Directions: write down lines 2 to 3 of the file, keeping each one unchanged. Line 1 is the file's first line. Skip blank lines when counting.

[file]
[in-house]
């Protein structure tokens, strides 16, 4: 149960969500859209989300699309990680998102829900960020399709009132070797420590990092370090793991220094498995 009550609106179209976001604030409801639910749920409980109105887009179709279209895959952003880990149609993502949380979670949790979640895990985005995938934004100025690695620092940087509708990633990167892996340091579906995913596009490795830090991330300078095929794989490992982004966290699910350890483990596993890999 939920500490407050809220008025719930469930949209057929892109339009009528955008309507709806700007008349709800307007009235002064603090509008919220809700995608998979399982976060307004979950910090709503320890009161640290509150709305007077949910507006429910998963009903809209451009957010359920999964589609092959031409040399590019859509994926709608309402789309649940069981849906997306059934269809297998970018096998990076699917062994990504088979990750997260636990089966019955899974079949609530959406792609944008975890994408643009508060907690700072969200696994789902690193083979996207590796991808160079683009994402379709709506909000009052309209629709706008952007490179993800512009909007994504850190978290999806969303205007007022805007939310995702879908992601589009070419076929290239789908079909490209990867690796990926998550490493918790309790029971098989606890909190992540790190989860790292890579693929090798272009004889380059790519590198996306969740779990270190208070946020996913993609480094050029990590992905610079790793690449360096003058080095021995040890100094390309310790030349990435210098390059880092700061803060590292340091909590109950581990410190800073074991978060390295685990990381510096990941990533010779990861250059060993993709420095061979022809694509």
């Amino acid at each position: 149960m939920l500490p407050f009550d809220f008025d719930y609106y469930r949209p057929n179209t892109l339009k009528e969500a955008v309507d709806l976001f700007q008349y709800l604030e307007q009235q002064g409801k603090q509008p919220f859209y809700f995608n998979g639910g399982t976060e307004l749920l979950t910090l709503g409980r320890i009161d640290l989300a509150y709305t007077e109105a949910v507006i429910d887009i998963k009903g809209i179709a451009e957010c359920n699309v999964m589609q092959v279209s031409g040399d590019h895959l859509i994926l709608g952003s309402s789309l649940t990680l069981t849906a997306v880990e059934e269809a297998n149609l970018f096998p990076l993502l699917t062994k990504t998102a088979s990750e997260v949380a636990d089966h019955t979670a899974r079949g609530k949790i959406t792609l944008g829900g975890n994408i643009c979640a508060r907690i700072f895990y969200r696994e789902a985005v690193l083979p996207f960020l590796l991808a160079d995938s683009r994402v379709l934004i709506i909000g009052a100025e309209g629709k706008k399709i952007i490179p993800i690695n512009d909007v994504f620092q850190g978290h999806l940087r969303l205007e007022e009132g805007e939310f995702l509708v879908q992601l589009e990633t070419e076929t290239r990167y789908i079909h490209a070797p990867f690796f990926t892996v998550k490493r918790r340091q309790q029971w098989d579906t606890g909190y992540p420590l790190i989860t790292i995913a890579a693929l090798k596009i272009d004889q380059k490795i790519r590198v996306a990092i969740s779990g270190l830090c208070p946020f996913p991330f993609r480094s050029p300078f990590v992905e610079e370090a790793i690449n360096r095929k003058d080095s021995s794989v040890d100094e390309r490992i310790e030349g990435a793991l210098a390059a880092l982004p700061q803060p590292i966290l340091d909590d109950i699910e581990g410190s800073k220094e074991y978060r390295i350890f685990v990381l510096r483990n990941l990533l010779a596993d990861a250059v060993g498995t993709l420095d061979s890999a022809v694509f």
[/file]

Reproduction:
């Protein structure tokens, strides 16, 4: 149960969500859209989300699309990680998102829900960020399709009132070797420590990092370090793991220094498995 009550609106179209976001604030409801639910749920409980109105887009179709279209895959952003880990149609993502949380979670949790979640895990985005995938934004100025690695620092940087509708990633990167892996340091579906995913596009490795830090991330300078095929794989490992982004966290699910350890483990596993890999 939920500490407050809220008025719930469930949209057929892109339009009528955008309507709806700007008349709800307007009235002064603090509008919220809700995608998979399982976060307004979950910090709503320890009161640290509150709305007077949910507006429910998963009903809209451009957010359920999964589609092959031409040399590019859509994926709608309402789309649940069981849906997306059934269809297998970018096998990076699917062994990504088979990750997260636990089966019955899974079949609530959406792609944008975890994408643009508060907690700072969200696994789902690193083979996207590796991808160079683009994402379709709506909000009052309209629709706008952007490179993800512009909007994504850190978290999806969303205007007022805007939310995702879908992601589009070419076929290239789908079909490209990867690796990926998550490493918790309790029971098989606890909190992540790190989860790292890579693929090798272009004889380059790519590198996306969740779990270190208070946020996913993609480094050029990590992905610079790793690449360096003058080095021995040890100094390309310790030349990435210098390059880092700061803060590292340091909590109950581990410190800073074991978060390295685990990381510096990941990533010779990861250059060993993709420095061979022809694509």
């Amino acid at each position: 149960m939920l500490p407050f009550d809220f008025d719930y609106y469930r949209p057929n179209t892109l339009k009528e969500a955008v309507d709806l976001f700007q008349y709800l604030e307007q009235q002064g409801k603090q509008p919220f859209y809700f995608n998979g639910g399982t976060e307004l749920l979950t910090l709503g409980r320890i009161d640290l989300a509150y709305t007077e109105a949910v507006i429910d887009i998963k009903g809209i179709a451009e957010c359920n699309v999964m589609q092959v279209s031409g040399d590019h895959l859509i994926l709608g952003s309402s789309l649940t990680l069981t849906a997306v880990e059934e269809a297998n149609l970018f096998p990076l993502l699917t062994k990504t998102a088979s990750e997260v949380a636990d089966h019955t979670a899974r079949g609530k949790i959406t792609l944008g829900g975890n994408i643009c979640a508060r907690i700072f895990y969200r696994e789902a985005v690193l083979p996207f960020l590796l991808a160079d995938s683009r994402v379709l934004i709506i909000g009052a100025e309209g629709k706008k399709i952007i490179p993800i690695n512009d909007v994504f620092q850190g978290h999806l940087r969303l205007e007022e009132g805007e939310f995702l509708v879908q992601l589009e990633t070419e076929t290239r990167y789908i079909h490209a070797p990867f690796f990926t892996v998550k490493r918790r340091q309790q029971w098989d579906t606890g909190y992540p420590l790190i989860t790292i995913a890579a693929l090798k596009i272009d004889q380059k490795i790519r590198v996306a990092i969740s779990g270190l830090c208070p946020f996913p991330f993609r480094s050029p300078f990590v992905e610079e370090a790793i690449n360096r095929k003058d080095s021995s794989v040890d100094e390309r490992i310790e030349g990435a793991l210098a390059a880092l982004p700061q803060p590292i966290l340091d909590d109950i699910e581990g410190s800073k220094e074991y978060r390295i350890f685990v990381l510096r483990n990941l990533l010779a596993d990861a250059v060993g498995t993709l420095d061979s890999a022809v694509f």